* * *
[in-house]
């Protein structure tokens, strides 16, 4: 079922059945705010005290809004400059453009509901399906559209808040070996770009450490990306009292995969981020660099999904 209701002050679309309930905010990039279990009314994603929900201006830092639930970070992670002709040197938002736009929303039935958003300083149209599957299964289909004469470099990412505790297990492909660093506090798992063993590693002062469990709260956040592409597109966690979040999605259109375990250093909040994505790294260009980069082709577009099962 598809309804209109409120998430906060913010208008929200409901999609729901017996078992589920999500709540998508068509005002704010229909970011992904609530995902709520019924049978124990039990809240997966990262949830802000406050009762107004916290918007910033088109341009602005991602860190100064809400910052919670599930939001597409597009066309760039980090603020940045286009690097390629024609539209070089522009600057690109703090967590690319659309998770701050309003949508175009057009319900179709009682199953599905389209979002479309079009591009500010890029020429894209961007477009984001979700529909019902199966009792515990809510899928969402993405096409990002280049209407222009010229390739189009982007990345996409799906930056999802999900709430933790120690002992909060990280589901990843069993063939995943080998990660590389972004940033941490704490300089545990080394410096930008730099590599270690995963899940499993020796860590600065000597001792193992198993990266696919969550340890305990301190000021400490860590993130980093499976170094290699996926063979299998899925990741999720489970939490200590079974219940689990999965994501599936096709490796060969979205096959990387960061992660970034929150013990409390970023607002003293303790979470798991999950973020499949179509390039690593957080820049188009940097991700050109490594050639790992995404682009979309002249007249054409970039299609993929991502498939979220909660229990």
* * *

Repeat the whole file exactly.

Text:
[in-house]
């Protein structure tokens, strides 16, 4: 079922059945705010005290809004400059453009509901399906559209808040070996770009450490990306009292995969981020660099999904 209701002050679309309930905010990039279990009314994603929900201006830092639930970070992670002709040197938002736009929303039935958003300083149209599957299964289909004469470099990412505790297990492909660093506090798992063993590693002062469990709260956040592409597109966690979040999605259109375990250093909040994505790294260009980069082709577009099962 598809309804209109409120998430906060913010208008929200409901999609729901017996078992589920999500709540998508068509005002704010229909970011992904609530995902709520019924049978124990039990809240997966990262949830802000406050009762107004916290918007910033088109341009602005991602860190100064809400910052919670599930939001597409597009066309760039980090603020940045286009690097390629024609539209070089522009600057690109703090967590690319659309998770701050309003949508175009057009319900179709009682199953599905389209979002479309079009591009500010890029020429894209961007477009984001979700529909019902199966009792515990809510899928969402993405096409990002280049209407222009010229390739189009982007990345996409799906930056999802999900709430933790120690002992909060990280589901990843069993063939995943080998990660590389972004940033941490704490300089545990080394410096930008730099590599270690995963899940499993020796860590600065000597001792193992198993990266696919969550340890305990301190000021400490860590993130980093499976170094290699996926063979299998899925990741999720489970939490200590079974219940689990999965994501599936096709490796060969979205096959990387960061992660970034929150013990409390970023607002003293303790979470798991999950973020499949179509390039690593957080820049188009940097991700050109490594050639790992995404682009979309002249007249054409970039299609993929991502498939979220909660229990």